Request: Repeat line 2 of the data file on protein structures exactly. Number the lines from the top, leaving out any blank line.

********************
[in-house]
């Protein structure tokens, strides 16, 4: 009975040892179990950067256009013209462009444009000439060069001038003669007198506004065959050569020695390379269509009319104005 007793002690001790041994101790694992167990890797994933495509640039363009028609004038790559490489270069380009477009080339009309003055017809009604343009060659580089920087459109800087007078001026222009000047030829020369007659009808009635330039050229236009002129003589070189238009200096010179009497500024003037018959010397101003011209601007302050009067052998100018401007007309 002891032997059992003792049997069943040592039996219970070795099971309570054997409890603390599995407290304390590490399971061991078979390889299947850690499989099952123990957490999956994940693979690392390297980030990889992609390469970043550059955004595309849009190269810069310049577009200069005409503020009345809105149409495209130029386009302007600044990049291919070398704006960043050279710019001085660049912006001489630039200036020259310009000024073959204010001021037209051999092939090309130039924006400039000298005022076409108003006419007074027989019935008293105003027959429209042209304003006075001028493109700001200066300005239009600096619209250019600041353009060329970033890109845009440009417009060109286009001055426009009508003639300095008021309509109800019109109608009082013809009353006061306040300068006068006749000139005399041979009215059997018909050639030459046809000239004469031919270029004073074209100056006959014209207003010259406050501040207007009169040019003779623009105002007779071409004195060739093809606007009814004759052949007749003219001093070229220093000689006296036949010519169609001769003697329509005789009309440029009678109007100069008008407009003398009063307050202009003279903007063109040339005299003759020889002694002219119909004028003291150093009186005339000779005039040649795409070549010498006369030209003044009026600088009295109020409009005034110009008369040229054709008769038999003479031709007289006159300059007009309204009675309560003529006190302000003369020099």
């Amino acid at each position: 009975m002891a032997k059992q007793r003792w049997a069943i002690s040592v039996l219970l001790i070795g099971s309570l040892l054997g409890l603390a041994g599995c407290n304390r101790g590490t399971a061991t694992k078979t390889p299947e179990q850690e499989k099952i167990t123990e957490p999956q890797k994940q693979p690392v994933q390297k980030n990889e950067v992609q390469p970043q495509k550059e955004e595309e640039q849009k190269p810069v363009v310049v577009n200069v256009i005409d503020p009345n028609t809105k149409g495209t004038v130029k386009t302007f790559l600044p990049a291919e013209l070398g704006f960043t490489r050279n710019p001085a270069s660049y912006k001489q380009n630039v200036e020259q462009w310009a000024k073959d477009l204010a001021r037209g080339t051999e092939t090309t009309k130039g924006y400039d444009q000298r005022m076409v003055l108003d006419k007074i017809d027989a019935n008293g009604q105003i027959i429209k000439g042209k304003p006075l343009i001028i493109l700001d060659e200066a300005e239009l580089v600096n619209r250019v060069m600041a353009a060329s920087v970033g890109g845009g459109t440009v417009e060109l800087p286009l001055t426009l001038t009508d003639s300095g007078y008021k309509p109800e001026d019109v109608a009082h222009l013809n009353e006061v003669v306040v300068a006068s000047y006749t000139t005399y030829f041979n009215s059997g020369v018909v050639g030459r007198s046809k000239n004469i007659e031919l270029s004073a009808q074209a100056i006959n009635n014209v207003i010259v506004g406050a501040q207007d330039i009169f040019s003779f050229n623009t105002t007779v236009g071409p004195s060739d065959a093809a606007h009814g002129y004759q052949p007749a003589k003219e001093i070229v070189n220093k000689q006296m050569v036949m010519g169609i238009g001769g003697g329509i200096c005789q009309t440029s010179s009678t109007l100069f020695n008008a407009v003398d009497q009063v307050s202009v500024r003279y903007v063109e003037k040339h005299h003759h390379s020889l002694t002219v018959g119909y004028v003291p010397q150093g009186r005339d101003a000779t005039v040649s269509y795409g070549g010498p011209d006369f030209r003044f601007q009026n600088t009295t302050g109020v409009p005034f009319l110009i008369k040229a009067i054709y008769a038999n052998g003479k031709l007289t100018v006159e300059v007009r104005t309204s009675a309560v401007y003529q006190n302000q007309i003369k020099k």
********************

């Protein structure tokens, strides 16, 4: 009975040892179990950067256009013209462009444009000439060069001038003669007198506004065959050569020695390379269509009319104005 007793002690001790041994101790694992167990890797994933495509640039363009028609004038790559490489270069380009477009080339009309003055017809009604343009060659580089920087459109800087007078001026222009000047030829020369007659009808009635330039050229236009002129003589070189238009200096010179009497500024003037018959010397101003011209601007302050009067052998100018401007007309 002891032997059992003792049997069943040592039996219970070795099971309570054997409890603390599995407290304390590490399971061991078979390889299947850690499989099952123990957490999956994940693979690392390297980030990889992609390469970043550059955004595309849009190269810069310049577009200069005409503020009345809105149409495209130029386009302007600044990049291919070398704006960043050279710019001085660049912006001489630039200036020259310009000024073959204010001021037209051999092939090309130039924006400039000298005022076409108003006419007074027989019935008293105003027959429209042209304003006075001028493109700001200066300005239009600096619209250019600041353009060329970033890109845009440009417009060109286009001055426009009508003639300095008021309509109800019109109608009082013809009353006061306040300068006068006749000139005399041979009215059997018909050639030459046809000239004469031919270029004073074209100056006959014209207003010259406050501040207007009169040019003779623009105002007779071409004195060739093809606007009814004759052949007749003219001093070229220093000689006296036949010519169609001769003697329509005789009309440029009678109007100069008008407009003398009063307050202009003279903007063109040339005299003759020889002694002219119909004028003291150093009186005339000779005039040649795409070549010498006369030209003044009026600088009295109020409009005034110009008369040229054709008769038999003479031709007289006159300059007009309204009675309560003529006190302000003369020099």